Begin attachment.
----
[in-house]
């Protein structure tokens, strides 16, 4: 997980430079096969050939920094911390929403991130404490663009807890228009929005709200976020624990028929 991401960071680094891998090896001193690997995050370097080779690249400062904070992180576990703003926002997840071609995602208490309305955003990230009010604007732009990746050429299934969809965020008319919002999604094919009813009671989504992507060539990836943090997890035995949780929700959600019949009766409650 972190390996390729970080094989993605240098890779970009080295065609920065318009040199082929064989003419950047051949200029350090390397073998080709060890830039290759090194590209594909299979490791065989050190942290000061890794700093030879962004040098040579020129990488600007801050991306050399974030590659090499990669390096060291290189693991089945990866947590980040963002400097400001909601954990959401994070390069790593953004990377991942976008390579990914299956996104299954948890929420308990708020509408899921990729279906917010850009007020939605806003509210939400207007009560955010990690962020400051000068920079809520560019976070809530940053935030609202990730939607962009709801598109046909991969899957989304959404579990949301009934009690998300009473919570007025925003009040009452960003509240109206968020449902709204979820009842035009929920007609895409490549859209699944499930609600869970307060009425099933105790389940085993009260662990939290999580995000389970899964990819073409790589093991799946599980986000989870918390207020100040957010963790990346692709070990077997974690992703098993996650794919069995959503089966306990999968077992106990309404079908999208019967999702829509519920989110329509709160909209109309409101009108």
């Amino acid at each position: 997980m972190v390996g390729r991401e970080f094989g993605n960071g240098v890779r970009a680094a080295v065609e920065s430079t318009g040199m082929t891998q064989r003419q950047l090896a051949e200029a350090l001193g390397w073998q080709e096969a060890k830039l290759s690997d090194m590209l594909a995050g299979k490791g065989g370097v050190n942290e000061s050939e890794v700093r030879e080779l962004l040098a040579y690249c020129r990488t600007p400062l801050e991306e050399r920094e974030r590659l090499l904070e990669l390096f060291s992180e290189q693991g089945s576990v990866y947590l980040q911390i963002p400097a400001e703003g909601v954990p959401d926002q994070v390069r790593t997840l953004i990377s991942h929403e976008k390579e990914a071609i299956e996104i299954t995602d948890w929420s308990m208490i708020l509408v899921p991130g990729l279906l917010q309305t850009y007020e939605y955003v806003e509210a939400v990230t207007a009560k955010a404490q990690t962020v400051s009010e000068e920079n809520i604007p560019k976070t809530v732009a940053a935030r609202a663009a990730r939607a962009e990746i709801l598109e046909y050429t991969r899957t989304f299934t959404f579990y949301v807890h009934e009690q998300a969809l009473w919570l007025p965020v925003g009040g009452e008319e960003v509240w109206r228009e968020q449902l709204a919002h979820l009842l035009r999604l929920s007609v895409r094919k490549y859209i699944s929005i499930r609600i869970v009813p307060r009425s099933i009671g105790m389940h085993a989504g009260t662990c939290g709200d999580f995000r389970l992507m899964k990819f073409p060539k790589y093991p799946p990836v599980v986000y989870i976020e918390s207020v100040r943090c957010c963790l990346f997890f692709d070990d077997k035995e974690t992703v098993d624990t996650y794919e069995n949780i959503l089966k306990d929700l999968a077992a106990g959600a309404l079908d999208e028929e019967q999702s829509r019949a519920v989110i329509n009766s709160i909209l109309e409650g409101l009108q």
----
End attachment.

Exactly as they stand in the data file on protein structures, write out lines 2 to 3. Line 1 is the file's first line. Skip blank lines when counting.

């Protein structure tokens, strides 16, 4: 997980430079096969050939920094911390929403991130404490663009807890228009929005709200976020624990028929 991401960071680094891998090896001193690997995050370097080779690249400062904070992180576990703003926002997840071609995602208490309305955003990230009010604007732009990746050429299934969809965020008319919002999604094919009813009671989504992507060539990836943090997890035995949780929700959600019949009766409650 972190390996390729970080094989993605240098890779970009080295065609920065318009040199082929064989003419950047051949200029350090390397073998080709060890830039290759090194590209594909299979490791065989050190942290000061890794700093030879962004040098040579020129990488600007801050991306050399974030590659090499990669390096060291290189693991089945990866947590980040963002400097400001909601954990959401994070390069790593953004990377991942976008390579990914299956996104299954948890929420308990708020509408899921990729279906917010850009007020939605806003509210939400207007009560955010990690962020400051000068920079809520560019976070809530940053935030609202990730939607962009709801598109046909991969899957989304959404579990949301009934009690998300009473919570007025925003009040009452960003509240109206968020449902709204979820009842035009929920007609895409490549859209699944499930609600869970307060009425099933105790389940085993009260662990939290999580995000389970899964990819073409790589093991799946599980986000989870918390207020100040957010963790990346692709070990077997974690992703098993996650794919069995959503089966306990999968077992106990309404079908999208019967999702829509519920989110329509709160909209109309409101009108």
């Amino acid at each position: 997980m972190v390996g390729r991401e970080f094989g993605n960071g240098v890779r970009a680094a080295v065609e920065s430079t318009g040199m082929t891998q064989r003419q950047l090896a051949e200029a350090l001193g390397w073998q080709e096969a060890k830039l290759s690997d090194m590209l594909a995050g299979k490791g065989g370097v050190n942290e000061s050939e890794v700093r030879e080779l962004l040098a040579y690249c020129r990488t600007p400062l801050e991306e050399r920094e974030r590659l090499l904070e990669l390096f060291s992180e290189q693991g089945s576990v990866y947590l980040q911390i963002p400097a400001e703003g909601v954990p959401d926002q994070v390069r790593t997840l953004i990377s991942h929403e976008k390579e990914a071609i299956e996104i299954t995602d948890w929420s308990m208490i708020l509408v899921p991130g990729l279906l917010q309305t850009y007020e939605y955003v806003e509210a939400v990230t207007a009560k955010a404490q990690t962020v400051s009010e000068e920079n809520i604007p560019k976070t809530v732009a940053a935030r609202a663009a990730r939607a962009e990746i709801l598109e046909y050429t991969r899957t989304f299934t959404f579990y949301v807890h009934e009690q998300a969809l009473w919570l007025p965020v925003g009040g009452e008319e960003v509240w109206r228009e968020q449902l709204a919002h979820l009842l035009r999604l929920s007609v895409r094919k490549y859209i699944s929005i499930r609600i869970v009813p307060r009425s099933i009671g105790m389940h085993a989504g009260t662990c939290g709200d999580f995000r389970l992507m899964k990819f073409p060539k790589y093991p799946p990836v599980v986000y989870i976020e918390s207020v100040r943090c957010c963790l990346f997890f692709d070990d077997k035995e974690t992703v098993d624990t996650y794919e069995n949780i959503l089966k306990d929700l999968a077992a106990g959600a309404l079908d999208e028929e019967q999702s829509r019949a519920v989110i329509n009766s709160i909209l109309e409650g409101l009108q």